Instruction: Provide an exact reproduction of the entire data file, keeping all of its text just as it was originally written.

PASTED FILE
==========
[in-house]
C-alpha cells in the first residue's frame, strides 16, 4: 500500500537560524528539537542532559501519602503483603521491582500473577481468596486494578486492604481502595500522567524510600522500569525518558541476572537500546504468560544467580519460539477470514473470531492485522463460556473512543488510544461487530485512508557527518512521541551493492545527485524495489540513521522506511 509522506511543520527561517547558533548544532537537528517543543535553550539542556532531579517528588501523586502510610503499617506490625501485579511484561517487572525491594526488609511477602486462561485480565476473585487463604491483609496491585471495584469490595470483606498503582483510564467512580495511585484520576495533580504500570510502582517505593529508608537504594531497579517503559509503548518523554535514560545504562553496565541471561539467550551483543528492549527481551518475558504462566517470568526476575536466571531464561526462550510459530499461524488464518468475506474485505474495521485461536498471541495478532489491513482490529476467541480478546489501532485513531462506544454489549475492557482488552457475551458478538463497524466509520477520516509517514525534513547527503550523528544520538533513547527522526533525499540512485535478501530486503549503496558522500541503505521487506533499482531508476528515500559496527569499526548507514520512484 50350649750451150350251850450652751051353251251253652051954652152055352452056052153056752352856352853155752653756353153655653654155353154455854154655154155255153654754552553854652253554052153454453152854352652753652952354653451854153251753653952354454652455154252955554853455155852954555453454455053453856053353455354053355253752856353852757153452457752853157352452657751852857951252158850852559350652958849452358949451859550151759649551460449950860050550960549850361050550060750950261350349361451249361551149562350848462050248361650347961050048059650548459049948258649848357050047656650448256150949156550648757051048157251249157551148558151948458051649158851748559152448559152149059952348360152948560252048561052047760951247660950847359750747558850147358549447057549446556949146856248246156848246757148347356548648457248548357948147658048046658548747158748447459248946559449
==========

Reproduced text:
[in-house]
C-alpha cells in the first residue's frame, strides 16, 4: 500500500537560524528539537542532559501519602503483603521491582500473577481468596486494578486492604481502595500522567524510600522500569525518558541476572537500546504468560544467580519460539477470514473470531492485522463460556473512543488510544461487530485512508557527518512521541551493492545527485524495489540513521522506511 509522506511543520527561517547558533548544532537537528517543543535553550539542556532531579517528588501523586502510610503499617506490625501485579511484561517487572525491594526488609511477602486462561485480565476473585487463604491483609496491585471495584469490595470483606498503582483510564467512580495511585484520576495533580504500570510502582517505593529508608537504594531497579517503559509503548518523554535514560545504562553496565541471561539467550551483543528492549527481551518475558504462566517470568526476575536466571531464561526462550510459530499461524488464518468475506474485505474495521485461536498471541495478532489491513482490529476467541480478546489501532485513531462506544454489549475492557482488552457475551458478538463497524466509520477520516509517514525534513547527503550523528544520538533513547527522526533525499540512485535478501530486503549503496558522500541503505521487506533499482531508476528515500559496527569499526548507514520512484 50350649750451150350251850450652751051353251251253652051954652152055352452056052153056752352856352853155752653756353153655653654155353154455854154655154155255153654754552553854652253554052153454453152854352652753652952354653451854153251753653952354454652455154252955554853455155852954555453454455053453856053353455354053355253752856353852757153452457752853157352452657751852857951252158850852559350652958849452358949451859550151759649551460449950860050550960549850361050550060750950261350349361451249361551149562350848462050248361650347961050048059650548459049948258649848357050047656650448256150949156550648757051048157251249157551148558151948458051649158851748559152448559152149059952348360152948560252048561052047760951247660950847359750747558850147358549447057549446556949146856248246156848246757148347356548648457248548357948147658048046658548747158748447459248946559449